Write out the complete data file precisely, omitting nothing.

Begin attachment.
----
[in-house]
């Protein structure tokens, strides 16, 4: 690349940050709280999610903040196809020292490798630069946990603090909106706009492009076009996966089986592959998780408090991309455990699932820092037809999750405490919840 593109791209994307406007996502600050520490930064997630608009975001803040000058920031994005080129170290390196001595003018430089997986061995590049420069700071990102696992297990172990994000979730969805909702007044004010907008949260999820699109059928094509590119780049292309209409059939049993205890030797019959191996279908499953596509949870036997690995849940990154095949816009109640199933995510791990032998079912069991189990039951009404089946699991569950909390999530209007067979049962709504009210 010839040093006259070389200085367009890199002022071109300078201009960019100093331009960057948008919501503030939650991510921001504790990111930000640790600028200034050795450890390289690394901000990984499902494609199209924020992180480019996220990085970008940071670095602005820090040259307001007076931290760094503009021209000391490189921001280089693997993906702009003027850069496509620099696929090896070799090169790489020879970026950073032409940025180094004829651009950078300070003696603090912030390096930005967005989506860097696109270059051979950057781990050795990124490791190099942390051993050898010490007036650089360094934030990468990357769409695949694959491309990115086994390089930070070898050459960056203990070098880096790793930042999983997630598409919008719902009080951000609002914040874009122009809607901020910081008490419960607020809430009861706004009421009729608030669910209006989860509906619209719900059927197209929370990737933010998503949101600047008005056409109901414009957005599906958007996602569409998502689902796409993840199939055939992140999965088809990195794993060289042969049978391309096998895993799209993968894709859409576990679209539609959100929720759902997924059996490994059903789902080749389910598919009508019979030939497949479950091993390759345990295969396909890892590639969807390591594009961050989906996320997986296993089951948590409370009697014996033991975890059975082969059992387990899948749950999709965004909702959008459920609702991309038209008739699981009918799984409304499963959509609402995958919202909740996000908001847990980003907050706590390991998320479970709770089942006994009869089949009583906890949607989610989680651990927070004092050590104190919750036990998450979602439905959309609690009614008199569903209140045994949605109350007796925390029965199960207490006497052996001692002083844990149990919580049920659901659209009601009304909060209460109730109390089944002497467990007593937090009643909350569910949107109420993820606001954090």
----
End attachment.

[in-house]
């Protein structure tokens, strides 16, 4: 690349940050709280999610903040196809020292490798630069946990603090909106706009492009076009996966089986592959998780408090991309455990699932820092037809999750405490919840 593109791209994307406007996502600050520490930064997630608009975001803040000058920031994005080129170290390196001595003018430089997986061995590049420069700071990102696992297990172990994000979730969805909702007044004010907008949260999820699109059928094509590119780049292309209409059939049993205890030797019959191996279908499953596509949870036997690995849940990154095949816009109640199933995510791990032998079912069991189990039951009404089946699991569950909390999530209007067979049962709504009210 010839040093006259070389200085367009890199002022071109300078201009960019100093331009960057948008919501503030939650991510921001504790990111930000640790600028200034050795450890390289690394901000990984499902494609199209924020992180480019996220990085970008940071670095602005820090040259307001007076931290760094503009021209000391490189921001280089693997993906702009003027850069496509620099696929090896070799090169790489020879970026950073032409940025180094004829651009950078300070003696603090912030390096930005967005989506860097696109270059051979950057781990050795990124490791190099942390051993050898010490007036650089360094934030990468990357769409695949694959491309990115086994390089930070070898050459960056203990070098880096790793930042999983997630598409919008719902009080951000609002914040874009122009809607901020910081008490419960607020809430009861706004009421009729608030669910209006989860509906619209719900059927197209929370990737933010998503949101600047008005056409109901414009957005599906958007996602569409998502689902796409993840199939055939992140999965088809990195794993060289042969049978391309096998895993799209993968894709859409576990679209539609959100929720759902997924059996490994059903789902080749389910598919009508019979030939497949479950091993390759345990295969396909890892590639969807390591594009961050989906996320997986296993089951948590409370009697014996033991975890059975082969059992387990899948749950999709965004909702959008459920609702991309038209008739699981009918799984409304499963959509609402995958919202909740996000908001847990980003907050706590390991998320479970709770089942006994009869089949009583906890949607989610989680651990927070004092050590104190919750036990998450979602439905959309609690009614008199569903209140045994949605109350007796925390029965199960207490006497052996001692002083844990149990919580049920659901659209009601009304909060209460109730109390089944002497467990007593937090009643909350569910949107109420993820606001954090």